A new study has provided additional evidence that exposure to the chemical bisphenol A, commonly known as BPA, can increase the risk of heart disease.
BPA, which is used in hard clear plastics and food packaging such as in the liners of most tin cans, has been linked to a variety of health disorders.
Earlier research has shown that some patients with cardiovascular disease have elevated levels of BPA in their urine. But this finding did not prove BPA caused their heart problems; after all, the exposure could have occurred long after their health declined. So to dig farther back in time, British researchers examined urine samples that were originally collected from a group of volunteers about a decade ago.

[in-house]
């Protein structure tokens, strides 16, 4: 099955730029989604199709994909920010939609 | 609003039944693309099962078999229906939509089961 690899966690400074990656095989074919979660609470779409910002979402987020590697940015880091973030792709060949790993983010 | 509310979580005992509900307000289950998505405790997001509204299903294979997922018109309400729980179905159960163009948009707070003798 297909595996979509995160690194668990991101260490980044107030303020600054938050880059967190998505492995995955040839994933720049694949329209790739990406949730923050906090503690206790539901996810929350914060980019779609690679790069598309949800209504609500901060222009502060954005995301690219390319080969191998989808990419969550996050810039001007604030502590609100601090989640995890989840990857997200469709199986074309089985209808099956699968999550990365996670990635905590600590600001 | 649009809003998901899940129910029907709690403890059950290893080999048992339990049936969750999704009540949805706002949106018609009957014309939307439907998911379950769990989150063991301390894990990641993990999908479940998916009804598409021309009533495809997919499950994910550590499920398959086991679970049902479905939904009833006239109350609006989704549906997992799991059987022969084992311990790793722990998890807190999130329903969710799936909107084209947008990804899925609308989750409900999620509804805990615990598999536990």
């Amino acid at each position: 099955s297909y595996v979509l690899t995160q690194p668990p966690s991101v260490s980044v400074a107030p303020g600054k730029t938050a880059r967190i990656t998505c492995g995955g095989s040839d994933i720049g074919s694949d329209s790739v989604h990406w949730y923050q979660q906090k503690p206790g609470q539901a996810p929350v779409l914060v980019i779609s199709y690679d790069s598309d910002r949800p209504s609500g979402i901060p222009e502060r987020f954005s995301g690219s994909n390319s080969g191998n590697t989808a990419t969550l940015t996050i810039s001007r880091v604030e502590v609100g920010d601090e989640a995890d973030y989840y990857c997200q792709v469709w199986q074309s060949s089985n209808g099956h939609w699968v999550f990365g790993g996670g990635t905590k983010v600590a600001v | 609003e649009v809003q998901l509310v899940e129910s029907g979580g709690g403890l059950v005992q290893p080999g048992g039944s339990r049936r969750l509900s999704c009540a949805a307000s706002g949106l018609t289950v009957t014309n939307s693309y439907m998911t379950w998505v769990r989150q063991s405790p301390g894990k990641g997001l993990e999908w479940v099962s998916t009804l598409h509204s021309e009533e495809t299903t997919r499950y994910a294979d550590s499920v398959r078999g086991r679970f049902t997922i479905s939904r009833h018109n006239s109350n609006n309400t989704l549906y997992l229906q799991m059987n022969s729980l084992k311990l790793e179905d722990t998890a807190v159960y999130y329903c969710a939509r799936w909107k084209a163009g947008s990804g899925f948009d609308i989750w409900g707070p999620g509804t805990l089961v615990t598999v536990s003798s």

In particular, they compared BPA urine levels from 758 initially healthy volunteers who later developed heart disease to 861 participants who remained free of heart troubles.
The results, published in the journal Circulation, showed that those who came down with heart disease tended to have higher BPA levels at the start of the 10-year period.
"This study adds to the statistical evidence that there is an association," said the senior author of the study, Tamara Galloway of the University of Exeter.
Some scientists have been warning that BPA could interfere with numerous biological processes because its structure resembles the hormone estrogen.
Dr. Galloway said BPA could be an additional contributor to heart disease, alongside well-known risk factors such as smoking, high blood pressure and elevated cholesterol.